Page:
Who's Who at NASA
NTB: It provides traceability. At least when you take an exception to one of the rules, you know where the deviation is and if there’s a problem, you can track it back, correct?

Holzmann: Exactly right! And you can read the justification for the exception as well. It’s not just a hidden thought process; it’s now explicit.

So, over the next two years we encapsulated these rules in a slightly broader standard that was formally adopted as an Institutional Coding Standard for the Development of Flight Software at JPL. We now have a compact, single standard that covers all of our projects and missions, and we have the tools to check compliance with that standard. The MSL mission is the first large project to enforce the standard, and I’m convinced that it will help make that code more robust.

NTB: Some of the rules just seem like common sense, so why do you think the article generated so much interest when it was published?

Holzmann: Well, people do get excited about rules, especially if you want to restrict what a developer can do. If you are a developer, of course, you want no part of that. So I was actually surprised that there was such a positive response to the rules. Of course, the fact that we chose ten rules when there are other sets of ten rules that are very popular, maybe that sparked people’s interest as well.

NTB: Some people might argue that you’re trying to do the impossible – take very complex computer code written by humans and make it 100 percent error free. How do you respond to that?

Holzmann: That’s a very good point. That’s actually not what we’re trying to do. Writing software requires human ingenuity, and human beings are not perfect; no matter how careful and precise we try to be, we do occasionally make mistakes. We can certainly reduce the number of uncaught mistakes in software by a very wide margin, and we’re working hard to make that happen, but I don’t think it is reasonable to expect 100% perfection 100% of the time. An important part of our strategy is, therefore, to develop stronger fault containment techniques for flight software. When one software module gets the hiccups, for instance, there is no need for another software module to sneeze. More to the point, if one module experiences a fault, other modules that perform independent functions should be able to continue safely while the misbehaving module is restarted or replaced.

This is not how most of our current flight systems work. When one module faults, typically the entire system reboots abruptly. That can be fine on the surface of Mars when nothing much exciting is happening, but it would be unsurvivable during mission-critical events such as launch, orbit-insertion, or in the entry-descent and landing phase. We have to learn to develop software systems with stronger firewalls between modules. The trick in building reliable systems is of course not in producing perfection. One doesn’t build a good skyscraper by using only perfect beams. Reliability is a system property, and not the property of any one component of a system.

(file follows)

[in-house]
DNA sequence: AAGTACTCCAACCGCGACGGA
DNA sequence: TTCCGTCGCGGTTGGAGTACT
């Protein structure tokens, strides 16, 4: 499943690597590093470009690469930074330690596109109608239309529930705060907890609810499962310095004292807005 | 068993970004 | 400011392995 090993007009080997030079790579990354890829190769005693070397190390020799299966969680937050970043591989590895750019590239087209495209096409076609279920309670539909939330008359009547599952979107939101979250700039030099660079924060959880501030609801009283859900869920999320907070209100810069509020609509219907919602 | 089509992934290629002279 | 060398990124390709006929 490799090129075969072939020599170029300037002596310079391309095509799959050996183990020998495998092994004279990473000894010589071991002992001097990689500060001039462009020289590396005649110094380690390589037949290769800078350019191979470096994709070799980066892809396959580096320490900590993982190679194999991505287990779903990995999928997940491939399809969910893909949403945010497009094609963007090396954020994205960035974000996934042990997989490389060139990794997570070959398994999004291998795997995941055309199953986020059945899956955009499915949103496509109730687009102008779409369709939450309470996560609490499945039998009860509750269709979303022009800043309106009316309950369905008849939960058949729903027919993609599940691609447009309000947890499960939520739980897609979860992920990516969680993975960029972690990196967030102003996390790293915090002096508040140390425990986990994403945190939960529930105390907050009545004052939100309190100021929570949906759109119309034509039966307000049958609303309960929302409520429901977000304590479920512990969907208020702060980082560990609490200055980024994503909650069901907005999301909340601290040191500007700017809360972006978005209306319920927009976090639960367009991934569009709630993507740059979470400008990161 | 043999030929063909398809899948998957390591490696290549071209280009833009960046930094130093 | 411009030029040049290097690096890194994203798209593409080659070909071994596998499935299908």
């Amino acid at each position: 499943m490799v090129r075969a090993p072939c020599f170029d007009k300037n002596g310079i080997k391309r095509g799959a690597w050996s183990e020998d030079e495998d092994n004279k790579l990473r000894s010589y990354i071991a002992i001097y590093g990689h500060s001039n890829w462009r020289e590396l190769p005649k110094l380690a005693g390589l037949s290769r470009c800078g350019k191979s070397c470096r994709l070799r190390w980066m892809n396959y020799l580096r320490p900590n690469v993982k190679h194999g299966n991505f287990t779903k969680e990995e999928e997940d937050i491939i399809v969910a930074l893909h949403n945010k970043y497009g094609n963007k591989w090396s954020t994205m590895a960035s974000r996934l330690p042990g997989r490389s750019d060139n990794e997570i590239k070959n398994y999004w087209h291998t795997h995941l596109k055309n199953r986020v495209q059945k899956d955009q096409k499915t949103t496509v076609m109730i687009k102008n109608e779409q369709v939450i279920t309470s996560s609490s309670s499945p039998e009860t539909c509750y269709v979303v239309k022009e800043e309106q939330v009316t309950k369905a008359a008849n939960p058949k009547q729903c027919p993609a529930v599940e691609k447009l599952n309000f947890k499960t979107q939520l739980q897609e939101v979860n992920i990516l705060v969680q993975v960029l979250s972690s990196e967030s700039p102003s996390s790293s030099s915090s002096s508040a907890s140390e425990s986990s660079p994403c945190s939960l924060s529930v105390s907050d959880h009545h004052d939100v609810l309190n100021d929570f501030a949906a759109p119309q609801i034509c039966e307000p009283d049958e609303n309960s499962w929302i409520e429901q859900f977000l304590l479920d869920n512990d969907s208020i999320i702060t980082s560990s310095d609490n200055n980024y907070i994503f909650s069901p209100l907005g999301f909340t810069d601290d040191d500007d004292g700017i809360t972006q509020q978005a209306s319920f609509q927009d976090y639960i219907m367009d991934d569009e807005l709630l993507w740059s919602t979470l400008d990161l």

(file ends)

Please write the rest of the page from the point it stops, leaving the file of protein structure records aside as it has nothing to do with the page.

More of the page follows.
We have to assume that every component of a system can break, so good system design means building reliable software systems from potentially unreliable software parts – just like we already know how to do by using redundancy in spacecraft hardware. Now, what works in hardware does not easily translate into software. You don’t make a software system more reliable, for instance, by running the same identical software on two computers in parallel, so part of our research agenda here at JPL is to come up with software architectures that allow individual components to fail without bringing down the whole system. Those are fault containment techniques that allow individual modules, if they fail, to be replaced or restarted without bringing down the whole system.

NTB: One of your other interests in life is photography. Back in 1988, years before digital photography caught on, you authored a book called “Beyond Photography – The Digital Darkroom,” published by Prentice Hall. In addition to coining the term “digital darkroom,” the book also boldly predicted the invention and development of digital cameras and the resulting demise of film cameras. How did you see that coming?

Holzmann: That book was based on some fun work I had done on developing digital darkroom software at Bell Labs starting in 1984. When I saw some of my colleagues at Bell Labs who were into graphics working with synthesized images on a computer, I got this idea. Being a photography enthusiast, my idea was to use digitized photos and try to replicate anything you can do in the darkroom with a computer.

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